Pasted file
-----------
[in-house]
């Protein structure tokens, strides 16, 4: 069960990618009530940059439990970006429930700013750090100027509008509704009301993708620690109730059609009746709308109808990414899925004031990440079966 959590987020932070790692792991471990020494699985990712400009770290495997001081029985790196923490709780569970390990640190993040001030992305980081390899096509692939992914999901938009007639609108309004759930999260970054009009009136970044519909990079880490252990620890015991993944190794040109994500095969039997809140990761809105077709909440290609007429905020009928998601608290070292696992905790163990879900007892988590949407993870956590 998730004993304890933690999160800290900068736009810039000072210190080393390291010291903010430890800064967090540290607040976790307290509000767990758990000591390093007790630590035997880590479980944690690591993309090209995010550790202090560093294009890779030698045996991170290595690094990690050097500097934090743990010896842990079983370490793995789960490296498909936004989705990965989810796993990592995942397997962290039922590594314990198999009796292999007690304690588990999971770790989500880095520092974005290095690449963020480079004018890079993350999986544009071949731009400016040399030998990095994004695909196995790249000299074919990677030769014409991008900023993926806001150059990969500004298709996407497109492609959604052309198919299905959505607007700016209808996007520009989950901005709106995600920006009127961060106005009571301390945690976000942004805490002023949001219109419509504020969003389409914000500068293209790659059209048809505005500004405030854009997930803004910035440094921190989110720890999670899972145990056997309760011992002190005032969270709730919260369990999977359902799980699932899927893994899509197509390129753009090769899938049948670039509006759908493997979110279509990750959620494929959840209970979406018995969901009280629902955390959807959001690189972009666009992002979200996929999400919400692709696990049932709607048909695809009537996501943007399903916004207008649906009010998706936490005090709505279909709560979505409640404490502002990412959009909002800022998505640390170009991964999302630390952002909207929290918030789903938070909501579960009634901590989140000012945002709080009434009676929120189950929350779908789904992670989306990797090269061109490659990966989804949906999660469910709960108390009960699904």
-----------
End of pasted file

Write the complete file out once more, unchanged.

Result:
[in-house]
């Protein structure tokens, strides 16, 4: 069960990618009530940059439990970006429930700013750090100027509008509704009301993708620690109730059609009746709308109808990414899925004031990440079966 959590987020932070790692792991471990020494699985990712400009770290495997001081029985790196923490709780569970390990640190993040001030992305980081390899096509692939992914999901938009007639609108309004759930999260970054009009009136970044519909990079880490252990620890015991993944190794040109994500095969039997809140990761809105077709909440290609007429905020009928998601608290070292696992905790163990879900007892988590949407993870956590 998730004993304890933690999160800290900068736009810039000072210190080393390291010291903010430890800064967090540290607040976790307290509000767990758990000591390093007790630590035997880590479980944690690591993309090209995010550790202090560093294009890779030698045996991170290595690094990690050097500097934090743990010896842990079983370490793995789960490296498909936004989705990965989810796993990592995942397997962290039922590594314990198999009796292999007690304690588990999971770790989500880095520092974005290095690449963020480079004018890079993350999986544009071949731009400016040399030998990095994004695909196995790249000299074919990677030769014409991008900023993926806001150059990969500004298709996407497109492609959604052309198919299905959505607007700016209808996007520009989950901005709106995600920006009127961060106005009571301390945690976000942004805490002023949001219109419509504020969003389409914000500068293209790659059209048809505005500004405030854009997930803004910035440094921190989110720890999670899972145990056997309760011992002190005032969270709730919260369990999977359902799980699932899927893994899509197509390129753009090769899938049948670039509006759908493997979110279509990750959620494929959840209970979406018995969901009280629902955390959807959001690189972009666009992002979200996929999400919400692709696990049932709607048909695809009537996501943007399903916004207008649906009010998706936490005090709505279909709560979505409640404490502002990412959009909002800022998505640390170009991964999302630390952002909207929290918030789903938070909501579960009634901590989140000012945002709080009434009676929120189950929350779908789904992670989306990797090269061109490659990966989804949906999660469910709960108390009960699904």